Cherokee Rose

Another very old rose is the Cherokee rose (Rosa laevigata). The orange-red hips are an interesting pear shape. This rose has white flowers with pronounced yellow stamens. The foliage is semi-evergreen in some regions. It has a climbing or sprawling habit.

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Add Roses to Your Edible Landscape

What a rose wants, what a rose needs

Same thing, really, roses want and need good air circulation around their canes and a location that minimizes dampness, so that fungal diseases can’t take hold and damage the rose bushes. Roses need sunshine for much of the day, but a bit of protective shade in super-hot yards (and yes, roses can survive sub-freezing weather).

Roses want room for their own roots to expand without competition, and they need a well-worked soil with plenty of compost and manure mixed in. They require a good soak once a week or so, and otherwise should have all weeds and other nuisance plants kept far away from their prickly branches. In winter roses should be pruned and wrapped or otherwise protected mainly from cold wind.

A certain randomness has shaped my own rose collection, that’s for sure. Only in the last year, as I have started gardening a new patch of cleared land, have I made any attempt to coordinate colors, blooming times, and shape.

All the rest I bought first and found homes for later. Against porch railings I planted climbing or rambling roses, while out in the flower beds I put the upright hybrid tea roses.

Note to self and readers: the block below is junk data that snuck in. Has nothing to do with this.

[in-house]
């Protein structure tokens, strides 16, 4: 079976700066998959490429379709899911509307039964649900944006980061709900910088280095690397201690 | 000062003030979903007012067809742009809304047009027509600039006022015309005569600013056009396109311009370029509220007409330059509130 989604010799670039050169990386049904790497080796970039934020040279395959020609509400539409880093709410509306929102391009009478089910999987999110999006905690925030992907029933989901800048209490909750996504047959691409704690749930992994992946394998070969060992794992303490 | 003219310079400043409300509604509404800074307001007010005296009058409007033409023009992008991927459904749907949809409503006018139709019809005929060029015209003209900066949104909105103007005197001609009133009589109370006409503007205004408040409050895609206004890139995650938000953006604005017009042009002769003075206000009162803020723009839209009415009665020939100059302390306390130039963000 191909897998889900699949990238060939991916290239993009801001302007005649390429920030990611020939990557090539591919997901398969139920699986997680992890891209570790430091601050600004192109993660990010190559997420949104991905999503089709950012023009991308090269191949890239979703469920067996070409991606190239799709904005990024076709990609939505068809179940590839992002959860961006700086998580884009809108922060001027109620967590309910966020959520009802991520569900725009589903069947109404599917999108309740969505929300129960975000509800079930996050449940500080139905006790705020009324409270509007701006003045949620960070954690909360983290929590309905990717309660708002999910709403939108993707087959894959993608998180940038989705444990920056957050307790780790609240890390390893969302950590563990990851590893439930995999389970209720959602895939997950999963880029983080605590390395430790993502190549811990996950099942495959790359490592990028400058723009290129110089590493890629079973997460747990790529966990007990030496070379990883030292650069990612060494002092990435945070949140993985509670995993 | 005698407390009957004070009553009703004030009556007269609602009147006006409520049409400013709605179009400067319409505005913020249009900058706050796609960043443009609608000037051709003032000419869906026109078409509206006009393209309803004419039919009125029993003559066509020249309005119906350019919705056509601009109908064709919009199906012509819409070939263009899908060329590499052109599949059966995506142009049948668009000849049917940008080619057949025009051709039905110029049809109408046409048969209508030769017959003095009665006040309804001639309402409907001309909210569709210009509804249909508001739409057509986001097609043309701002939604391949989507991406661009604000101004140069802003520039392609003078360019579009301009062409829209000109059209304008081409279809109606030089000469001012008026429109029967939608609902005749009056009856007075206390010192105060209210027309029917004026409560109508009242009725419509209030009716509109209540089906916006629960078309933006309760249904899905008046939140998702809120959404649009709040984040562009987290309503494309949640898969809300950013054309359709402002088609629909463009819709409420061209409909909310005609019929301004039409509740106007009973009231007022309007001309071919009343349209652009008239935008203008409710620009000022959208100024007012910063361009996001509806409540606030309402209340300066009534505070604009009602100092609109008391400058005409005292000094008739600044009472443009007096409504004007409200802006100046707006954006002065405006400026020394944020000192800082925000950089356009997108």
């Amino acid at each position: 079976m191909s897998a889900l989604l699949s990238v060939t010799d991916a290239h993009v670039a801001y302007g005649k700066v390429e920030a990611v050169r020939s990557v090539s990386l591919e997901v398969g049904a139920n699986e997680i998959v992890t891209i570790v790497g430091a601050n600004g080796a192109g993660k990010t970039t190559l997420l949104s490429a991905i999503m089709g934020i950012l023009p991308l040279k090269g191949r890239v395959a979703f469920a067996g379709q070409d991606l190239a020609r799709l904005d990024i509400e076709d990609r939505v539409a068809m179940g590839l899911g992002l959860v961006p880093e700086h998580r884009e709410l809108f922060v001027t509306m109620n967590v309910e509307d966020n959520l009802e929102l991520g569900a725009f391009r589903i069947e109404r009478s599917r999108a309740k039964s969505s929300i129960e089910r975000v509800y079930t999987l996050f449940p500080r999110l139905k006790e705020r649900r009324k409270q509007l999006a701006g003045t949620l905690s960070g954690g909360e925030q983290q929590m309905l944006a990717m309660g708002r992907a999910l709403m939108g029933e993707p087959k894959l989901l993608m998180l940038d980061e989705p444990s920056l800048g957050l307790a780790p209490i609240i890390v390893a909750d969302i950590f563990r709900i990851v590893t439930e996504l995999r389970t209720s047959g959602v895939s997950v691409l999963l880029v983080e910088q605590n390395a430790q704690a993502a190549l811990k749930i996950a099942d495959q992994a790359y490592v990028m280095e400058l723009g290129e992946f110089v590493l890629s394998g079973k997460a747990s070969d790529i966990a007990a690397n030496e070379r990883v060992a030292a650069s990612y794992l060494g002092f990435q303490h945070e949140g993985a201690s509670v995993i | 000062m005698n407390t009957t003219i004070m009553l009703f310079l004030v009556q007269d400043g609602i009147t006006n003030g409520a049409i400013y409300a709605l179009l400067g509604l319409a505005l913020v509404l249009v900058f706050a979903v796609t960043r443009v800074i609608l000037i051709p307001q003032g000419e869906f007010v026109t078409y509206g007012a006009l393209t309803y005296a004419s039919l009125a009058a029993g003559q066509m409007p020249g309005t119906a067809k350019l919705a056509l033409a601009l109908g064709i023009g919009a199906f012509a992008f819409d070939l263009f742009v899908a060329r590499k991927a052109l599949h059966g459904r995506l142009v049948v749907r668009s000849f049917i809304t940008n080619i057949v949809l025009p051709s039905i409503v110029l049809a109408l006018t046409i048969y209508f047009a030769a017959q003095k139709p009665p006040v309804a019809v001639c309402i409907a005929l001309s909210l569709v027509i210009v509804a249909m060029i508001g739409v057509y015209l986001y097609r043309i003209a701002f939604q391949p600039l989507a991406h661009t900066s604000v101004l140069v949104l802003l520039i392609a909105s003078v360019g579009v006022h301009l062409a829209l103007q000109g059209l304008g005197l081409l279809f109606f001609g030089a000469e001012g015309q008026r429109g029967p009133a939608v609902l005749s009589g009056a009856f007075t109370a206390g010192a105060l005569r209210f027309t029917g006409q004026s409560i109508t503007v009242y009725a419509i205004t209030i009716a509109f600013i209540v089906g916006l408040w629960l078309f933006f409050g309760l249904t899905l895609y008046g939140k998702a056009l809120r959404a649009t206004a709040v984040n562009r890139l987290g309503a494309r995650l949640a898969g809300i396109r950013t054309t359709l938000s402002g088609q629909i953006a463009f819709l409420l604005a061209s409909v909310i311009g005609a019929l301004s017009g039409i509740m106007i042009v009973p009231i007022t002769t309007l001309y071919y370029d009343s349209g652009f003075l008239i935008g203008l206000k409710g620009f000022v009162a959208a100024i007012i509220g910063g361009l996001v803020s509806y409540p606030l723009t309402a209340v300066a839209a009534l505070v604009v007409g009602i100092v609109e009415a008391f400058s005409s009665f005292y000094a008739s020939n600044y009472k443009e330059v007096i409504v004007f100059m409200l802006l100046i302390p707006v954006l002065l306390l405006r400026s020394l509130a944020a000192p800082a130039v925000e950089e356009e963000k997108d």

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Miniature roses go in window boxes or other containers (and they live through the winter with no special care!). The Rugosa roses, famed for their hips, are placed throughout the larger expanses of yard where they can spread naturally.

How ’bout those hips?

Look closely at a ripe rose hip and see how it resembles a small apple. That should be no surprise, as the rose and the apple are closely related. The rose is the botanical mother ship with connections to much of what grows in our gardens: everything from nectarines to strawberries.

There are wild roses native to North America, or introduced and naturalized, which are adaptable from seaside to mountaintop and which provide a crop of hips around the time of first frost.

Rose hips have a long, nutritionally important role in civilization, especially in northern climates where other fruits are difficult to grow, and during wartime, when sources of vitamin C are interrupted. Some accounts have rose hips with 40 times the vitamin C of oranges, based on weight.

I have just begun cooking up rose hips to extract some of that high-C value, and can tell you that rose hip as a fruit isn’t sweet or particularly appealing. Mostly rose hip juice is a health additive. The processing includes straining the cooked hips to get rid of seeds and little hairs.

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There is no fruity flavor or fragrance; rather, the aroma and taste of cooked rose hips reminds me of grass.

Still, bottled up, the extracted juice is useful as a tea additive for treating colds or flu, and can further be cooked with sugar to make jelly or syrup.

Rose Resources